This vision for the future of HE has been created by experts at Note Taking Express for the learning and teaching reimagined initiative. It's not what we think the future of higher education will - or even should - look like, but just one possible scenario to inspire (possibly scare) and provoke discussion.
This content represents an imagined scenario and is set in the future
That was then…
2020 was a strange year as COVID-19 took hold. As part of the new student cohort we had to make a decision as to whether we still wanted to take up our university course or not. Going travelling for a year was not an option, and getting a job was well nigh impossible.
We thought it was the end of the world cooped up with ageing parents, nowhere to go and nothing to do except Zoom, Facebook and Skype calls with friends. It was so sanitised, lacked colour and engagement and I began to have serious mental health issues.
The pains of online lectures
When uni did start it was a bit of an anti-climax – no legendary freshers parties, just endless hours of Zoom lectures and tutorials sitting in my bedroom at home. I had no mates to go drinking with, no girls to go out with, it was totally sterile.
I used to switch off video and go and play games on my PlayStation. Nobody missed me – I just created an image of me sitting at my desk looking attentive and put it as the background to the screen. Nobody ever asked a question, and although there were a few polls we didn’t get penalised for not participating. I even heard one or two people doing other people’s exams and no-one was any the wiser!
I craved human company, interaction and feedback from peers and lecturers.
This is now…
Ten years on I am a lecturer and marvel at the changes that have been made using technology that was either in its infancy back in my student days or was shunned by academics and students alike.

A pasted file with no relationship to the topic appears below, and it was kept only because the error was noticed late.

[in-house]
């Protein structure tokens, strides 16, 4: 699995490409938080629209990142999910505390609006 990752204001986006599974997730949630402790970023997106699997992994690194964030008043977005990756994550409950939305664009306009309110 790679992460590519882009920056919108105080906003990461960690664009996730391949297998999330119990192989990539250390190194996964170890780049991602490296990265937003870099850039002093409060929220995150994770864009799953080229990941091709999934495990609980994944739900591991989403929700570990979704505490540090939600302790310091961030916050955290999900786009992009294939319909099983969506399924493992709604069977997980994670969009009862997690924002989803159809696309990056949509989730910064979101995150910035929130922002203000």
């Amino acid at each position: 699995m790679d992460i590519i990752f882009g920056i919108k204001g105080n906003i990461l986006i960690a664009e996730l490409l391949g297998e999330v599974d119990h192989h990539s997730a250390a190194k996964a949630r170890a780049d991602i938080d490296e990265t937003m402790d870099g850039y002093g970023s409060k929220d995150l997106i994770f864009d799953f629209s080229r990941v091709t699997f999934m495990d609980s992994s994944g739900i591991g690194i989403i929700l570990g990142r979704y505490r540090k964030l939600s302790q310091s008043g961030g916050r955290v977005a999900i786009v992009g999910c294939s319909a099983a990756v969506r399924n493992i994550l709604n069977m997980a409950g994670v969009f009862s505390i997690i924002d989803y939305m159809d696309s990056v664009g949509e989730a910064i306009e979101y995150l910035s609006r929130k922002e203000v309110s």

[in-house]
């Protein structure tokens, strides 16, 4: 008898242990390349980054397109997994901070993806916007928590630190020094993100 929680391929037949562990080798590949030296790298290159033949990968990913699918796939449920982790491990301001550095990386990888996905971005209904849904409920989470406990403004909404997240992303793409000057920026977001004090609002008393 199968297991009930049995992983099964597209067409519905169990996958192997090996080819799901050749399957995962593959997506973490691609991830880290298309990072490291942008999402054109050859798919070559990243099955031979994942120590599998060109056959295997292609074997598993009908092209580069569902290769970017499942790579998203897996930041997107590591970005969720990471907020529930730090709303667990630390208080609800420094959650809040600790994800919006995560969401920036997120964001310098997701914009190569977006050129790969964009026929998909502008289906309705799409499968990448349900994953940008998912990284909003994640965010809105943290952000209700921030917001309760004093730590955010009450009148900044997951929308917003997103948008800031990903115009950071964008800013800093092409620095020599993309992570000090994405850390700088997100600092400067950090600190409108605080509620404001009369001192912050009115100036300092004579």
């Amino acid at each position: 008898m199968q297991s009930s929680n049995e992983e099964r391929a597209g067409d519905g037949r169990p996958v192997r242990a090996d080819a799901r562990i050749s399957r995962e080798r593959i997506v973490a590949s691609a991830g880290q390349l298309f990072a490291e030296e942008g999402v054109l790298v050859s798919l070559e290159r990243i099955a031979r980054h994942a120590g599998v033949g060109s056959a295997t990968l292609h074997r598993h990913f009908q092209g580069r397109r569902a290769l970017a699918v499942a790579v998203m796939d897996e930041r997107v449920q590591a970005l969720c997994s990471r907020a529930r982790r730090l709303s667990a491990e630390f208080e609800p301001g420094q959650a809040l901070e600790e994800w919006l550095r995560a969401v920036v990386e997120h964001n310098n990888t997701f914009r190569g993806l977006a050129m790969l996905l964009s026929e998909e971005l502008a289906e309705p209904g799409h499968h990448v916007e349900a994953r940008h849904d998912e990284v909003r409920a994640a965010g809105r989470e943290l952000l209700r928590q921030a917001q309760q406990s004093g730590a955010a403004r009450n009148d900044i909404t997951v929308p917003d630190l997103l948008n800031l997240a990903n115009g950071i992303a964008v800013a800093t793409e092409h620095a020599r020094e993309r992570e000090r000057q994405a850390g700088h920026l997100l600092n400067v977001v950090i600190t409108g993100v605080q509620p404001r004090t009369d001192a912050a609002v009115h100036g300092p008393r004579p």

There was a fear of using technology in 2020, but now we have understood what we need to become better teachers we can dictate and shape what technology we want.
Accessible and interactive learning
We now use video lectures for remote learners which are accessible and interactive. Artificial intelligence has come a long way and we can now create personalised notes for students which match their learning styles.
Not only that but we get information on whether a student is on the right track based on their own notes and essays. The system automatically makes learning suggestions for the student and we have systems in place to measure the learning outcome improvement. This really helps student retention.
The biggest challenge was perhaps some of the more physical subjects, the sciences and sports related practical subjects.
We now use blended solutions using virtual reality rooms, specific engagement tools and sensors to create the connections we need directly to the student. I have even heard some institutions are now using blockchain to create personal learning wallets for students – rather like the old NHS personal medical profile, but with complete security and validity.
The new shape of campus
We also have far fewer university buildings. COVID-19 forced many universities to downsize and consolidate with smaller institutions. I am happy to say our student numbers are increasing now and we have a blend of on-campus and remote learning.
We still facilitate the engagement with peers and tutors that students want from a university education but we also get more time to do the things we need – much less travelling and rushing from class to class.
For the academic staff too, remote meetings are so much more efficient. If only we had this in place back in 2020!
Send us your visions
This is one of a number of visions of the future of HE, created as part of our learning and teaching reimagined programme.
We’d love to hear your visions for how learning and teaching in higher education will change over the next few years.